Johannesburg kicked off its Independent Power Producer (IPP) program on Wednesday to supplement the city’s power supply.
- Johannesburg’s Independent Power Producers program kicked off on Wednesday.
- The City of Johannesburg published its request for proposals for alternative energy sources.
- Mayor Mpho Phalatse said she was hopeful that adding independent power producers to the grid would end blackouts in the city.
Johannesburg has started its Independent Power Producer (IPP) programme.
The program includes contracts with IPP, especially those with alternative energy sources, to supplement the city’s power supply, 90% of which comes from embattled electric power company Eskom.
The City of Johannesburg published its request for proposal (RFP) for alternative energy sources on Wednesday.
Johannesburg Mayor Mpho Phalatse said she believed adding IPP would end rolling blackouts caused by breakdowns at Eskom.
According to a statement from the mayor and MMC Michael Sun Environmental and Infrastructure Services, the metro’s power utility, City Power, has gone on the market to secure excess power from alternative sources through purchase agreements. short-term power up to 36 months.
The announcement came a day after Eskom’s COO Jan Oberholzer warned of prolonged charging outages for the next six to 12 months. On Tuesday, Oberholzer said Eskom could not deliver and burn enough diesel to keep the lights on. The country now faces the daily load shedding of Stage 3.
The city’s RFP follows the two-day Joburg Energy Indaba, which was convened in April.
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Phalatse said the request for proposals for power producers marked a “clear start” on the journey of securing “reliable, sustainable and affordable power.”
“A city whose contribution to the national economy is almost 16%, while accounting for 40% of Gauteng’s economy, cannot be left without power for hours on end.”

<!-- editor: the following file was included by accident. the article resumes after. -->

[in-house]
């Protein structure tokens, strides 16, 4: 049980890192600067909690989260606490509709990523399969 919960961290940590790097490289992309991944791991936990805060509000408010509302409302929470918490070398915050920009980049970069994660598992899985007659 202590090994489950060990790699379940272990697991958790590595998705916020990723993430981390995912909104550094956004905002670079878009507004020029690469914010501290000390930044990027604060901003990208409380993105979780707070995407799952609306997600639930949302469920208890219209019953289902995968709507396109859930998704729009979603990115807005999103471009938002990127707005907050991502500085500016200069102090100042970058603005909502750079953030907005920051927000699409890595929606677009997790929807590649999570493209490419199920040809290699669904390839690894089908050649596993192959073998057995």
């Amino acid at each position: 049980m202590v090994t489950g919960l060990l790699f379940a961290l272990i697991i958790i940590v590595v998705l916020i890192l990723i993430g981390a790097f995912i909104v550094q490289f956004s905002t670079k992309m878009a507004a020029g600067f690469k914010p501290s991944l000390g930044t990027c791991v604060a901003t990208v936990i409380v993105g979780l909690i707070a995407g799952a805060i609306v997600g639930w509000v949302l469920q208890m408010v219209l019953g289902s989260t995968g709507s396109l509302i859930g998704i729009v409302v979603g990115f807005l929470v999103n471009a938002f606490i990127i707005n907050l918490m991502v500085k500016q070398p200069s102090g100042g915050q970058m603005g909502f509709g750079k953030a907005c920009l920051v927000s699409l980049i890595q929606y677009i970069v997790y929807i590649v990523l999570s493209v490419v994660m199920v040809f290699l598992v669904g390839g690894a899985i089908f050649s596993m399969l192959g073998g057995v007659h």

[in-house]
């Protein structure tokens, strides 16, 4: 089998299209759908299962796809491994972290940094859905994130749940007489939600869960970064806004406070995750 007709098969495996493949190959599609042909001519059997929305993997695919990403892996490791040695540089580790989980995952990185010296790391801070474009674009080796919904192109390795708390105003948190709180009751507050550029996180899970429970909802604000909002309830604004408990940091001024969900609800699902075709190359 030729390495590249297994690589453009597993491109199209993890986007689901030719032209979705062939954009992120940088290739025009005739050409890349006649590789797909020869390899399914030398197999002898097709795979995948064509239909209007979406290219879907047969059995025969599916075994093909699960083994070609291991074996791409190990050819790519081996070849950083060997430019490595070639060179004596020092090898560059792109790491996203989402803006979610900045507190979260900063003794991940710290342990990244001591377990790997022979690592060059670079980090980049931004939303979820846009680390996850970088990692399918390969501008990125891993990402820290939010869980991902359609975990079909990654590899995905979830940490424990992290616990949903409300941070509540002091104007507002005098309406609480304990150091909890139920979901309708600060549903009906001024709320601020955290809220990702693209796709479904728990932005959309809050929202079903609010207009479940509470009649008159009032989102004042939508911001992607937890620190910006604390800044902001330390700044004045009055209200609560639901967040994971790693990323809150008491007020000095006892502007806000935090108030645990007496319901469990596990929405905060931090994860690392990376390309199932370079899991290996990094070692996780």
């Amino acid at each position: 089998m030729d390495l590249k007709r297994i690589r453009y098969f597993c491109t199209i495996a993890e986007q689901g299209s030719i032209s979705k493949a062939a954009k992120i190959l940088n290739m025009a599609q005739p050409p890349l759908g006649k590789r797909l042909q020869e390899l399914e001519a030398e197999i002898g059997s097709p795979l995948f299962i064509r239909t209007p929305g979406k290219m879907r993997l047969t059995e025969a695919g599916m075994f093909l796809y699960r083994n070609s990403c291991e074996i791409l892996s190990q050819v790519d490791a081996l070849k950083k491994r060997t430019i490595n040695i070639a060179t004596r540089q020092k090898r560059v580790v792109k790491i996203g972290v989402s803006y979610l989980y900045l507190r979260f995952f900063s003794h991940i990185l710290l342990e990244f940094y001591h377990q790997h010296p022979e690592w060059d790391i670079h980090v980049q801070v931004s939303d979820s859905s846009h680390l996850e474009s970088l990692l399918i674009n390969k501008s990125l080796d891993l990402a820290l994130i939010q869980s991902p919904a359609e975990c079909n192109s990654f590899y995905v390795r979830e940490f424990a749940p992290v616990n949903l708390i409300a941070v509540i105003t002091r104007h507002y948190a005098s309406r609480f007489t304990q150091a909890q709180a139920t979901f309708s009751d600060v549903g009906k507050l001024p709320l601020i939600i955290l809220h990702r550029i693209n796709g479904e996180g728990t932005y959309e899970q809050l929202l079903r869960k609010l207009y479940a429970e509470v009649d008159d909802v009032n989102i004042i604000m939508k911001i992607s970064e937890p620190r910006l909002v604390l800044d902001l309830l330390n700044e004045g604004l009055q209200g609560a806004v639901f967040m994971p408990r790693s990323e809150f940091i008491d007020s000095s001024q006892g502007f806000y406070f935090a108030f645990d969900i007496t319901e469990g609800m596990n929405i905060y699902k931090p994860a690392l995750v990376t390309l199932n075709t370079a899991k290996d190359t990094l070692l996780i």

Eskom supplies the city with 90% of its electricity and Kelvin Power, an IPP, supplies the rest.
Sun said he was proud of the “hours of diligent work” put in by City Power to create the RFP opportunity.
And while I’m proud of the efforts made thus far, this is just the beginning of the… determined effort to protect residents from the socioeconomic poison of rolling blackouts.
According to the statement, the city is also going through a “ministerial determination” approval process to purchase power from the longer-term IPPs.
City Power is looking to diversify its energy sources, including evaluating solar, gas, battery storage, waste-to-energy and the dispatchable gas-to-power option to secure additional capacity.
City Power chief executive Tshifularo Mashava said the traditional business model of getting most of Joburg’s power from Eskom was no longer viable.
“Eskom itself has granted that effect. It is for this reason that we have developed a sustainable energy strategy that includes purchasing energy from various sources,” Mashava said.
According to the statement, this step comes after five months of consultations with critical stakeholders, including the National Treasury, the Departments of Mineral Resources and Energy, the Department of Cooperative Governance and Traditional Affairs, the South African National Energy Regulator and the City. from Cape Town.
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Cape Town is the country’s prototype for increasing Eskom’s supply with IPP. The city has been able to reduce load shedding by adding power from the 180MW Steenbras Dam hydroelectric plant.
It also announced a plan to reward companies for volunteering to reduce their power supply at certain times.